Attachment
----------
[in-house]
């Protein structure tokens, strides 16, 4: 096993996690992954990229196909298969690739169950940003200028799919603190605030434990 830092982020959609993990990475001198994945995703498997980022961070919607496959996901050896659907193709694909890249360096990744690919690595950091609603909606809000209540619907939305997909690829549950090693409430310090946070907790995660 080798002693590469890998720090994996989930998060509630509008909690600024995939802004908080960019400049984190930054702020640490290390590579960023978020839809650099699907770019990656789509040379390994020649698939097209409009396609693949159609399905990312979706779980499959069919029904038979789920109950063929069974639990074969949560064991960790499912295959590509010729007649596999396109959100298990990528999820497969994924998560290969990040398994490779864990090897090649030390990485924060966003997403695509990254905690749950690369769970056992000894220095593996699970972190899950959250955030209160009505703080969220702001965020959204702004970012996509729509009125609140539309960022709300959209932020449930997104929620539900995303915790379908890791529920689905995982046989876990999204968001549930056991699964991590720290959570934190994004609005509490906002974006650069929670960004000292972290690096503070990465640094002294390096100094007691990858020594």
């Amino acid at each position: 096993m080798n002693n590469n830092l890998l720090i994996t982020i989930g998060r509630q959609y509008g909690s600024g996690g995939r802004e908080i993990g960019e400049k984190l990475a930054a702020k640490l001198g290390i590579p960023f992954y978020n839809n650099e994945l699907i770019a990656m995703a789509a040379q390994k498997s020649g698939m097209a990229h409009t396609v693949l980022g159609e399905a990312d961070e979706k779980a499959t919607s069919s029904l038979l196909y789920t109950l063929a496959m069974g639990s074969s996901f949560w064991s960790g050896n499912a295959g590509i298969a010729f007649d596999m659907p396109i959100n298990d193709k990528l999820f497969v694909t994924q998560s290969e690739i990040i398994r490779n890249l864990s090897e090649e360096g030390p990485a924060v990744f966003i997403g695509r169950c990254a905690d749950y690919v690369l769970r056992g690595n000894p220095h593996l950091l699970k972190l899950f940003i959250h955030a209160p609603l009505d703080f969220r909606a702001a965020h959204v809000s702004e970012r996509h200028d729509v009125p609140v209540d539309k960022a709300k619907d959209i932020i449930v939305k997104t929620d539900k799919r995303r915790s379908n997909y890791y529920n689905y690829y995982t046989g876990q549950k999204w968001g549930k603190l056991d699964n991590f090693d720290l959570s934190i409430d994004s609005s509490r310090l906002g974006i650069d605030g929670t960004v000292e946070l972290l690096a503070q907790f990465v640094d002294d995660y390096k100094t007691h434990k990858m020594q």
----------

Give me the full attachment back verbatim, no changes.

[in-house]
């Protein structure tokens, strides 16, 4: 096993996690992954990229196909298969690739169950940003200028799919603190605030434990 830092982020959609993990990475001198994945995703498997980022961070919607496959996901050896659907193709694909890249360096990744690919690595950091609603909606809000209540619907939305997909690829549950090693409430310090946070907790995660 080798002693590469890998720090994996989930998060509630509008909690600024995939802004908080960019400049984190930054702020640490290390590579960023978020839809650099699907770019990656789509040379390994020649698939097209409009396609693949159609399905990312979706779980499959069919029904038979789920109950063929069974639990074969949560064991960790499912295959590509010729007649596999396109959100298990990528999820497969994924998560290969990040398994490779864990090897090649030390990485924060966003997403695509990254905690749950690369769970056992000894220095593996699970972190899950959250955030209160009505703080969220702001965020959204702004970012996509729509009125609140539309960022709300959209932020449930997104929620539900995303915790379908890791529920689905995982046989876990999204968001549930056991699964991590720290959570934190994004609005509490906002974006650069929670960004000292972290690096503070990465640094002294390096100094007691990858020594």
């Amino acid at each position: 096993m080798n002693n590469n830092l890998l720090i994996t982020i989930g998060r509630q959609y509008g909690s600024g996690g995939r802004e908080i993990g960019e400049k984190l990475a930054a702020k640490l001198g290390i590579p960023f992954y978020n839809n650099e994945l699907i770019a990656m995703a789509a040379q390994k498997s020649g698939m097209a990229h409009t396609v693949l980022g159609e399905a990312d961070e979706k779980a499959t919607s069919s029904l038979l196909y789920t109950l063929a496959m069974g639990s074969s996901f949560w064991s960790g050896n499912a295959g590509i298969a010729f007649d596999m659907p396109i959100n298990d193709k990528l999820f497969v694909t994924q998560s290969e690739i990040i398994r490779n890249l864990s090897e090649e360096g030390p990485a924060v990744f966003i997403g695509r169950c990254a905690d749950y690919v690369l769970r056992g690595n000894p220095h593996l950091l699970k972190l899950f940003i959250h955030a209160p609603l009505d703080f969220r909606a702001a965020h959204v809000s702004e970012r996509h200028d729509v009125p609140v209540d539309k960022a709300k619907d959209i932020i449930v939305k997104t929620d539900k799919r995303r915790s379908n997909y890791y529920n689905y690829y995982t046989g876990q549950k999204w968001g549930k603190l056991d699964n991590f090693d720290l959570s934190i409430d994004s609005s509490r310090l906002g974006i650069d605030g929670t960004v000292e946070l972290l690096a503070q907790f990465v640094d002294d995660y390096k100094t007691h434990k990858m020594q």